The descriptions are also powerful and manage to entrap the reader in a way few authors can. The scenery changes as their travel progresses, but Mr. Heitz manages to entrap us in every single one of them, really investing time in helping the reader to understand what the characters are seeing and what are they really feeling as their journey takes them to places they never dreamt to visit. The description of Ogre’s Death, in particular, is quite spectacular, with such a description and such amount of detail that the author really manages to make the reader understand the perfection of the dwarves’ masonry as the image appears vividly on our mind. The characters’ descriptions are also vivid a very different between them, making the chacarters not only unique because of their personality, but also because of their physical appearance. It is surprrising in a good way to find an autor nowadays who allows himself to stop and to provide the reader wth detailed descriptions of the events of the book and Mr. Heitz does that perfectly

Sadly, the book needs to rely on those two qualities to get the reader through the story, because the main character and the story development itself is one big cliché which doesn’t uphold any mystery at all. Tungdil can’t really develop during the novel simply because from the very beginning he is superficial, more a role (the orphan who wishes to meet his people) than a real “person” finding himself in that situation. He is also wise, a gifted warrior and quite a charming fellow, quickly overcoming his minor imperfections so by the middle of the book he is completely perfect. Tungdil doesn’t step out of his role as the “perfect, honorable, savior” during the whole novel. Sometimes the book tries to bring up his doubts about seeing himself as a leader, but by the next paragraph they are completely forgotten and they never become important enough as to define the character.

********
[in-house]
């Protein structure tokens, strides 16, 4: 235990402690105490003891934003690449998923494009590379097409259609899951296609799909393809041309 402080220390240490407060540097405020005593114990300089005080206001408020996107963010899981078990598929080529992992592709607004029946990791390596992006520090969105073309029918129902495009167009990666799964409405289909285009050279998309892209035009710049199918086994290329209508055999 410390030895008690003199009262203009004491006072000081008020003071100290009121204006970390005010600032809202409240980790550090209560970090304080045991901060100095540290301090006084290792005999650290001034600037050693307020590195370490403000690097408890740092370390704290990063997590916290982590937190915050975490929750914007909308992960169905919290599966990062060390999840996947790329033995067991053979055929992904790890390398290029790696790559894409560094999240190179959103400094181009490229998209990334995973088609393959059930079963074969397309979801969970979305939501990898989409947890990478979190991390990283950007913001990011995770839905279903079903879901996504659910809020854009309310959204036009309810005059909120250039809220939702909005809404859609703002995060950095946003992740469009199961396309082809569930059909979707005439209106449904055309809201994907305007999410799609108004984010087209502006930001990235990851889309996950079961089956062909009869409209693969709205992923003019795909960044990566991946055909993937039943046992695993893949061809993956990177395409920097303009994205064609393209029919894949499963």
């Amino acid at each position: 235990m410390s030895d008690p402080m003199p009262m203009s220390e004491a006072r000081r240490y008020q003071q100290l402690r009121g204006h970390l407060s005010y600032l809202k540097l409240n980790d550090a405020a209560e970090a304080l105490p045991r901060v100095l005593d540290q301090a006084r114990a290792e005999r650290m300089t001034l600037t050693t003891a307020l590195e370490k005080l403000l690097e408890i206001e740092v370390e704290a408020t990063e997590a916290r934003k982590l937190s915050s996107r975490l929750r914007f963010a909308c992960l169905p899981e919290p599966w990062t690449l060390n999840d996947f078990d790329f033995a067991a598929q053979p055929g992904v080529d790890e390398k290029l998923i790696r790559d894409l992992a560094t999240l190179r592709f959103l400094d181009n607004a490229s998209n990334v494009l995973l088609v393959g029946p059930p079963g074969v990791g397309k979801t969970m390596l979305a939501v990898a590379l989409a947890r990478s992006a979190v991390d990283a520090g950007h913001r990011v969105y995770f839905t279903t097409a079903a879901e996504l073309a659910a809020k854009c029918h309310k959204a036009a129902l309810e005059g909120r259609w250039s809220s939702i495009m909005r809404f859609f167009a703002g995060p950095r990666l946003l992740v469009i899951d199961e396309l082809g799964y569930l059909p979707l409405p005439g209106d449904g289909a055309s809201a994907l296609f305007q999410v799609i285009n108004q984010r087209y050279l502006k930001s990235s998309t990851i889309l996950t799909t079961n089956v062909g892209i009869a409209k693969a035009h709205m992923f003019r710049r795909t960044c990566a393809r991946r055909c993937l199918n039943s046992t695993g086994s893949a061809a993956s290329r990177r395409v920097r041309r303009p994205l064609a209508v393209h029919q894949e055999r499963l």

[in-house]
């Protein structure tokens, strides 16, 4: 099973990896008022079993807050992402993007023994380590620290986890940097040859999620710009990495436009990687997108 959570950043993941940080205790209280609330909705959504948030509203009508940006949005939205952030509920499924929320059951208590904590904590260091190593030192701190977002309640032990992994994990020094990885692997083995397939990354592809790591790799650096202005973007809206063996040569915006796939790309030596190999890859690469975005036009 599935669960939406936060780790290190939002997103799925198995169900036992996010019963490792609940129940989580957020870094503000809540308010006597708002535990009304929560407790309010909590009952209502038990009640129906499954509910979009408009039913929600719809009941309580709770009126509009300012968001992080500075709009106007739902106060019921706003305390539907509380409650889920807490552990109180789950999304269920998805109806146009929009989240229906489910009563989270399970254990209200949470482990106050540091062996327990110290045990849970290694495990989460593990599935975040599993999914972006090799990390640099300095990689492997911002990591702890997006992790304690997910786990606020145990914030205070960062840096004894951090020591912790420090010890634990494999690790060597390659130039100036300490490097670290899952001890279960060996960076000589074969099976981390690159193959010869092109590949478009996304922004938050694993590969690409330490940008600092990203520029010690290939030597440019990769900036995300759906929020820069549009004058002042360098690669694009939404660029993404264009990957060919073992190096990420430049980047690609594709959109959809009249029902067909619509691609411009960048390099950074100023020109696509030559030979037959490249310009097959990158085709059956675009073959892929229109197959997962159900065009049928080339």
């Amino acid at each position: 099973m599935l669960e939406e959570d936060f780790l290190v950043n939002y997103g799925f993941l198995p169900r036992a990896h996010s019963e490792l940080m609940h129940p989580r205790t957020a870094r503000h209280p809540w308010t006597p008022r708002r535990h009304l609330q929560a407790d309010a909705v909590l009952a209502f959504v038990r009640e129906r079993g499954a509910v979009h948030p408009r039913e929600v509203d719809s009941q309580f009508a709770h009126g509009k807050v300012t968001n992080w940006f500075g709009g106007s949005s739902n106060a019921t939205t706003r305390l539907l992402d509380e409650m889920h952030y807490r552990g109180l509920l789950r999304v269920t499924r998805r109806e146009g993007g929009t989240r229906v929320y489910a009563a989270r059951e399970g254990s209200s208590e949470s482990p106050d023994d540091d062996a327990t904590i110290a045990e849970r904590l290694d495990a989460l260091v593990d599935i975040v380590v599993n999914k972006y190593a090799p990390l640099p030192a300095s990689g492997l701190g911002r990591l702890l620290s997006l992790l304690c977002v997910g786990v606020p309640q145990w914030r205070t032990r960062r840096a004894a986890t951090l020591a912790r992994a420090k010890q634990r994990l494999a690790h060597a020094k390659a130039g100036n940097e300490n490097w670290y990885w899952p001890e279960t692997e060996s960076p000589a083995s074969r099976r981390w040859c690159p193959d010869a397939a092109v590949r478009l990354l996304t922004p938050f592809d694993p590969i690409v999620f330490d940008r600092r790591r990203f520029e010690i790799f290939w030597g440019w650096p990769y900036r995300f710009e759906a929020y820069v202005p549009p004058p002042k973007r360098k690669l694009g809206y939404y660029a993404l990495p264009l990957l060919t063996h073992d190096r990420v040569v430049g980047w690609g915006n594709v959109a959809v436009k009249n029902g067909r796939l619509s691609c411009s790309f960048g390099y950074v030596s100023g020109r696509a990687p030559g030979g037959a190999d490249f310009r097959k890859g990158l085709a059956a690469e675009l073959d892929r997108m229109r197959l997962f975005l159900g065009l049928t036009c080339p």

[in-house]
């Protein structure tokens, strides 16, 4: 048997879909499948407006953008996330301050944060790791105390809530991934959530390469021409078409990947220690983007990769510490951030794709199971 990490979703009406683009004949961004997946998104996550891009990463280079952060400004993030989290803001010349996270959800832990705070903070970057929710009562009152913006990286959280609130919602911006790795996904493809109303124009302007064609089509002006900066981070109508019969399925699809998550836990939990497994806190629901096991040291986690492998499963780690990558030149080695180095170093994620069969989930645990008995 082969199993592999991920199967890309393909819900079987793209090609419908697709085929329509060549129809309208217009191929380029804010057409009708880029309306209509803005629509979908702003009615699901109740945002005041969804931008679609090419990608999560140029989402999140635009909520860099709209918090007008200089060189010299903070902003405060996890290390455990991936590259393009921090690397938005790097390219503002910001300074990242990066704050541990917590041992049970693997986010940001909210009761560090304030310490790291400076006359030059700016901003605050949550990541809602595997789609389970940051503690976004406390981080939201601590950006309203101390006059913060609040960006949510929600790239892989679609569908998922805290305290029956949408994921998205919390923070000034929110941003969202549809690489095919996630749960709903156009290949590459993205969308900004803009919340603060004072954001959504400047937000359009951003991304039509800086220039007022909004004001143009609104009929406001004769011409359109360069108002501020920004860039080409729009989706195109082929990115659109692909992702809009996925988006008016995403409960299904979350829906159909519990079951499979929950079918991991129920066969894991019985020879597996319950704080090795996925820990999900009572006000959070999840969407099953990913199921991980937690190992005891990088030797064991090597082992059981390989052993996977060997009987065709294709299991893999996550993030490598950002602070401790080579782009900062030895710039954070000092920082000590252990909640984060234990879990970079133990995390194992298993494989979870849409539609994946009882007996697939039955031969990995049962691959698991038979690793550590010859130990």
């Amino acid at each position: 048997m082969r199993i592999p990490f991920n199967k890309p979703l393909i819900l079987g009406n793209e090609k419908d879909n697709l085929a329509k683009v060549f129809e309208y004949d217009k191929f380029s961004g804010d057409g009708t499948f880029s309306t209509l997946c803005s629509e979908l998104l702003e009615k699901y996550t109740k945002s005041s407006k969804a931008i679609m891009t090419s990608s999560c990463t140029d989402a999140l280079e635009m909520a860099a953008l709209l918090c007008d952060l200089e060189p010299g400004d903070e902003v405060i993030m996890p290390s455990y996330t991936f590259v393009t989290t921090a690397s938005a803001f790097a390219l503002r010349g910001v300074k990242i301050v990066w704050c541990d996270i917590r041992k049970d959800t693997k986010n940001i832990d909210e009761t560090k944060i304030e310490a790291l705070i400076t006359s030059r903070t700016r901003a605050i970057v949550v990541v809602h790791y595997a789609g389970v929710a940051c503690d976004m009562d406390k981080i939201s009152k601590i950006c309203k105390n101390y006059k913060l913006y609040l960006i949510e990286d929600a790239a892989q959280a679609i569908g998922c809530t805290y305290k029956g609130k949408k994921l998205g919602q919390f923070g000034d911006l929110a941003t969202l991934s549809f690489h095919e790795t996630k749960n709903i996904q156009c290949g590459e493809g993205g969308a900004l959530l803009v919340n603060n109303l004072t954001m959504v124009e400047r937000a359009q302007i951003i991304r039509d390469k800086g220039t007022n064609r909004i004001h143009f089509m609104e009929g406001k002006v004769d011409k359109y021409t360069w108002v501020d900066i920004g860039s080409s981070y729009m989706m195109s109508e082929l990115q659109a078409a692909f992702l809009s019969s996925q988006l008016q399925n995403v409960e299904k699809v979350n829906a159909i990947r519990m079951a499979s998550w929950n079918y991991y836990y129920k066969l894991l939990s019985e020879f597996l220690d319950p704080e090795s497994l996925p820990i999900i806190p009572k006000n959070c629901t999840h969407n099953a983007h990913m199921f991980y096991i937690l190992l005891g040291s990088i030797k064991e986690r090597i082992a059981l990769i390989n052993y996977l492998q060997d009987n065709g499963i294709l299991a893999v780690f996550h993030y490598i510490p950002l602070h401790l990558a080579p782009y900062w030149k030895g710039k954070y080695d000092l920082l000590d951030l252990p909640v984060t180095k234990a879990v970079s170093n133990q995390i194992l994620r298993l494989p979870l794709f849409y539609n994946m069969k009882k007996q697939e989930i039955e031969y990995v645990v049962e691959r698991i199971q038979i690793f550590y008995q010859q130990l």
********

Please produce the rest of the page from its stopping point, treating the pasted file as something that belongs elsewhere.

Let’s be honest, the only reason why the story develops is because the characters happen to be the luckiest guys on the planet, literally. The book is written for them to win, and that is obvious from the very beginning, as every minor difficulty they come along in their journey is basically solved by sheer luck: suddenly someone (be it an army, a magician, an ancient ghost or a companion they believed long gone) burst into the scene and makes everything right or they group discovers someone among them has a skill that can help them (without this skill having been hinted before, of course, and then being forgotten as soon as they use it). Furthermore, the story’s plot twists and surprise are quite unsurprising, as they can be seen a hundred pages before they occur, add up an uneven pace and events which feel random and by the end you get the feeling of a lacking story development.

As I said before, the book felt rather uneventful and, quite frankly, quite forgettable, without anything to put it apart from the other books except the nature of his main character. Even though is hasn’t been the amazing story I expected, I will continue reading the series, out of an honest desire for it to improve.